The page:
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Will Budget Cuts Lead to Lawsuits?

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So apparently there’s some sort of budget shortfall in Texas. You may have heard a news report or seven about it.

The new and improved Republican majority in the Legislature (now 101 House members and counting) will enter the 2011 session in a budget-cutting mood. GOP leaders have made clear they intend to cut every program in sight rather than raise taxes.

With Texas facing a shortfall that may reach $24 billion, according to some estimates, it’s likely that we’re about to see major reductions in spending—in a state that already spends less per resident than any state in the nation.

There’s one major potential problem with that strategy—you know, a problem besides the ones created by laying off teachers and depriving vulnerable Texans of state services. The problem I speak of is lawsuits.

Texas is under legal obligation not to reduce spending in two major areas. One is Texas’ institutions for the mentally disabled (formerly state schools, now called state-supported living centers). After a major abuse scandal, the state reached a deal in 2009 with the  U.S. Justice Department. The feds agreed not to sue us, if the Legislature boosted funding for the facilities and improved conditions. We’re still being held to that agreement. The Legislature can’t reduce funding for state schools without risking a court battle with the Justice Department.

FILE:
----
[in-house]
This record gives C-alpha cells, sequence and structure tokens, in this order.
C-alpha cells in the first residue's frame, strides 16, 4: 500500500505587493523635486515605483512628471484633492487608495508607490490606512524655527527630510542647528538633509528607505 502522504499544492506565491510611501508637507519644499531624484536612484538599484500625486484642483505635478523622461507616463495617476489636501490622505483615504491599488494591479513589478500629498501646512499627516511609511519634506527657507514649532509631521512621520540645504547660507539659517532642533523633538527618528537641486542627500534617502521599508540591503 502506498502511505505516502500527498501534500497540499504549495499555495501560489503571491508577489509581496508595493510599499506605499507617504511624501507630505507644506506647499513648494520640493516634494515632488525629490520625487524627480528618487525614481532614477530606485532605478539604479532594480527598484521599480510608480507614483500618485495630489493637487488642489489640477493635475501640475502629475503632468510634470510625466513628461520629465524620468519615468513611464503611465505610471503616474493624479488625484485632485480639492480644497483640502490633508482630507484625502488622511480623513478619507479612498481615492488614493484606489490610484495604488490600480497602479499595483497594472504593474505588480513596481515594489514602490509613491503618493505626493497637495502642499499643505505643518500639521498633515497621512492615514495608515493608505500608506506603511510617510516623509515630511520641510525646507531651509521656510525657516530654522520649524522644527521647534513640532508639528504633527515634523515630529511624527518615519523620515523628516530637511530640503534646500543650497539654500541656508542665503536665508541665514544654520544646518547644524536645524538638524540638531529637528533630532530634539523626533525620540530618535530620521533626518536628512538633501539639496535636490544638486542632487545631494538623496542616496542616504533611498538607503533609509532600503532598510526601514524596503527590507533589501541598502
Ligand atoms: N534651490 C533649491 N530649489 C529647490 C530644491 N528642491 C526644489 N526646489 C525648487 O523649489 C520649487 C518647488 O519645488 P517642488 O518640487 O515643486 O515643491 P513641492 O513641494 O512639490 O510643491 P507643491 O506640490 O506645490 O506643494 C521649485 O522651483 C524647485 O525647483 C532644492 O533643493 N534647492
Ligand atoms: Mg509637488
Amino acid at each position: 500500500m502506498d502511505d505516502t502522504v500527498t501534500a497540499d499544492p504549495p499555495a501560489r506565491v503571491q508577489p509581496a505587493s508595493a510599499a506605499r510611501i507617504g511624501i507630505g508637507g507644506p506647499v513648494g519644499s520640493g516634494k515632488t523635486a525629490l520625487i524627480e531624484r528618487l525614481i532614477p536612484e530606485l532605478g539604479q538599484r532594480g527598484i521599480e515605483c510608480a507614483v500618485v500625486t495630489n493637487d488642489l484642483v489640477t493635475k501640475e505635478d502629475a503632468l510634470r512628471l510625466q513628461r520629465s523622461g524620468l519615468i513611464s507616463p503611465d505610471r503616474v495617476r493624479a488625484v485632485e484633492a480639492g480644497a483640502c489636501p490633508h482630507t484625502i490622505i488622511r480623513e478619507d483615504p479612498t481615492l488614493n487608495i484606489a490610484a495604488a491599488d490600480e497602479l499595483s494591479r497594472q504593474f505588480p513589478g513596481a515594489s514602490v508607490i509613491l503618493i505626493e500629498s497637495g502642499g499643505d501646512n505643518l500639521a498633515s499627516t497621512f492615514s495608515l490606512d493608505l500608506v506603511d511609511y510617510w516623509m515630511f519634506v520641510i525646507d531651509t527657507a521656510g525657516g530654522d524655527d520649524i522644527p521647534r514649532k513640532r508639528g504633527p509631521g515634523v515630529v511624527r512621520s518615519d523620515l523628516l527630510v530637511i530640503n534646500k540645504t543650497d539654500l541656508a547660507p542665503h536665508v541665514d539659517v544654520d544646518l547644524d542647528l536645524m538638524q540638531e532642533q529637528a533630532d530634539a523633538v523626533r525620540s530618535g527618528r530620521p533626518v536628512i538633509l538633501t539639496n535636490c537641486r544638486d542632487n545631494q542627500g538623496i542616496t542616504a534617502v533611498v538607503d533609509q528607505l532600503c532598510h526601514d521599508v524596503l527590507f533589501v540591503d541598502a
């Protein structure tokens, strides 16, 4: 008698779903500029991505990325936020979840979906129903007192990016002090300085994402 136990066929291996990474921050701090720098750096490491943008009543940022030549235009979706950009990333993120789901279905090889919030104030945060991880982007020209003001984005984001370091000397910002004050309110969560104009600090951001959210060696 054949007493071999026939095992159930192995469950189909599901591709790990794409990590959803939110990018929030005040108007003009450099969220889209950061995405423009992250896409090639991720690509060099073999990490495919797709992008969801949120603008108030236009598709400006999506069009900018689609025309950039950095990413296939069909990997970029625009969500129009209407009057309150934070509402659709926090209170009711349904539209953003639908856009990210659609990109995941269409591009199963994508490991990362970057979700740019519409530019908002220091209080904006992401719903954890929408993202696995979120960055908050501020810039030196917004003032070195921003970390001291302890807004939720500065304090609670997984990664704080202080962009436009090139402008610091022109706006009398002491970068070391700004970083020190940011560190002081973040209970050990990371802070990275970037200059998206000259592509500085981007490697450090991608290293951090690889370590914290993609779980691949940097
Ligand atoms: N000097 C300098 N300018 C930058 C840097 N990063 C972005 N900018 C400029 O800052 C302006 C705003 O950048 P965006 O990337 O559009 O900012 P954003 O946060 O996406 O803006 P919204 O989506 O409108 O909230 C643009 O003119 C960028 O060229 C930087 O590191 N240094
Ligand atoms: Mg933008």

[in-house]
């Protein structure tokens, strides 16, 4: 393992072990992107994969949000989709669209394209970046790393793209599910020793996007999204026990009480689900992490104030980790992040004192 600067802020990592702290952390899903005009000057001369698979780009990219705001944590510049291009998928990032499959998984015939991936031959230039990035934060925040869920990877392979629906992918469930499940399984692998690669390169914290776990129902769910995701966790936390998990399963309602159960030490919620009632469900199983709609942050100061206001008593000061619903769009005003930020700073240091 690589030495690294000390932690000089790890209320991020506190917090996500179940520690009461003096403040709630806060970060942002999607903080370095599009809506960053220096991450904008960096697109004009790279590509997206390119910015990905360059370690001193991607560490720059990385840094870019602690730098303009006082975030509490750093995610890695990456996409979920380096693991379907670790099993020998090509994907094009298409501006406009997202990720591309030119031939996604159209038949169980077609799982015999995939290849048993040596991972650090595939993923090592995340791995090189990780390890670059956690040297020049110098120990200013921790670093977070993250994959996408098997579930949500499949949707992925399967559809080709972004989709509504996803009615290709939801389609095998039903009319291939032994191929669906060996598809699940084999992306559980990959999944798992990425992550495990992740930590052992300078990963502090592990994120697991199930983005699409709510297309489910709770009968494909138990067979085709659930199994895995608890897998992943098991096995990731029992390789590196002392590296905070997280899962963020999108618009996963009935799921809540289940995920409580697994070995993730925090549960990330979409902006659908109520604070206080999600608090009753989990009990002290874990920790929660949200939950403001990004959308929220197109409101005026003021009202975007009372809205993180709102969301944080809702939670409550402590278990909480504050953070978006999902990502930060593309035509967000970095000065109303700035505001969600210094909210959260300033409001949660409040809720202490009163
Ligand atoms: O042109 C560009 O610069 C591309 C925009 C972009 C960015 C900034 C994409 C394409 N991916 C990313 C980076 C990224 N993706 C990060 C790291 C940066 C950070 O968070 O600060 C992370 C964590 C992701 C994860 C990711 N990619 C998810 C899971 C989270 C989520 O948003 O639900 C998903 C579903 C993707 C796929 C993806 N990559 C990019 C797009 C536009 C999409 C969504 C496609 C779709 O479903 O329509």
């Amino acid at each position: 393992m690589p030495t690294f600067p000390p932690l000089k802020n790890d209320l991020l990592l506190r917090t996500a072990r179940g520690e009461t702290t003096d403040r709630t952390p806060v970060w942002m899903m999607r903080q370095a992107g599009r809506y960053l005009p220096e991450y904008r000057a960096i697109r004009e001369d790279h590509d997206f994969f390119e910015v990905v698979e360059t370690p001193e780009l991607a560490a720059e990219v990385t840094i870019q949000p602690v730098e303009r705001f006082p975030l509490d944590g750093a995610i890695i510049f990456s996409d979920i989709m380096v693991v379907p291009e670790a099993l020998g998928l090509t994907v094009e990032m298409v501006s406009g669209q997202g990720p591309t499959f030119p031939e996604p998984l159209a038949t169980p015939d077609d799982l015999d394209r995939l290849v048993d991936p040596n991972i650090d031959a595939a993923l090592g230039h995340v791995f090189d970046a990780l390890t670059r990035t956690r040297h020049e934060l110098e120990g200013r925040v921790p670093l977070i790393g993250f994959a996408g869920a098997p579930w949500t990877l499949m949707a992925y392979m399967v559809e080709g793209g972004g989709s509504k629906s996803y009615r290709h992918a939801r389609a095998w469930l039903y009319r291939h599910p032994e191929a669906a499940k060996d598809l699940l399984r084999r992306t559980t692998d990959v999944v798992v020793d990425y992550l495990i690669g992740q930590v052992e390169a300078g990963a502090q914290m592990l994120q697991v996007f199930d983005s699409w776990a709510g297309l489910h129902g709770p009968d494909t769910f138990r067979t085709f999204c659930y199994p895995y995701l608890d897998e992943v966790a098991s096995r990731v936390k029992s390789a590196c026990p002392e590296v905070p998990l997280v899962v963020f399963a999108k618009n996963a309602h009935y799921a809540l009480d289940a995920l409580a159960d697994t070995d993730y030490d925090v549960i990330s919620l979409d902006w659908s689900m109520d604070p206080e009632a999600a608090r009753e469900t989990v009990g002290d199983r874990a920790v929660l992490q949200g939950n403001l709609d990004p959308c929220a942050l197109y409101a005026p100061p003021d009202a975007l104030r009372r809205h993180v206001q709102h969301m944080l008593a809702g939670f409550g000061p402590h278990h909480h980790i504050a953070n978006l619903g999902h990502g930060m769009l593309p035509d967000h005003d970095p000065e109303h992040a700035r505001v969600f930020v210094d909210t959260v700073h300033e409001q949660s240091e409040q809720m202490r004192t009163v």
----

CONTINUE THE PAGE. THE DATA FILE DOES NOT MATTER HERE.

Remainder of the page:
The state is also under federal court order to improve its children’s Medicaid program. This is the so-called Frew lawsuit settlement reached in 2007. It’s unlikely the Lege could make reductions in children’s Medicaid without being dragged back into federal court.

Then there are the many other programs that, while not subject to a lawsuit right now, very well could be if deep cuts were implemented. Those include Child Protective Services, the Texas Youth Commission, Texas Department of Criminal Justice, and the entire public school system.

The GOP may be eager to cut spending. But it comes with a lot of legal risk.

Dave Mann has been with the Observer since 2003. Before that, he worked as a reporter in Fort Worth and Washington, D.C. He was born and raised in Philadelphia. He thinks border collies are the world’s greatest dogs, and believes in the nourishing powers of pickup basketball.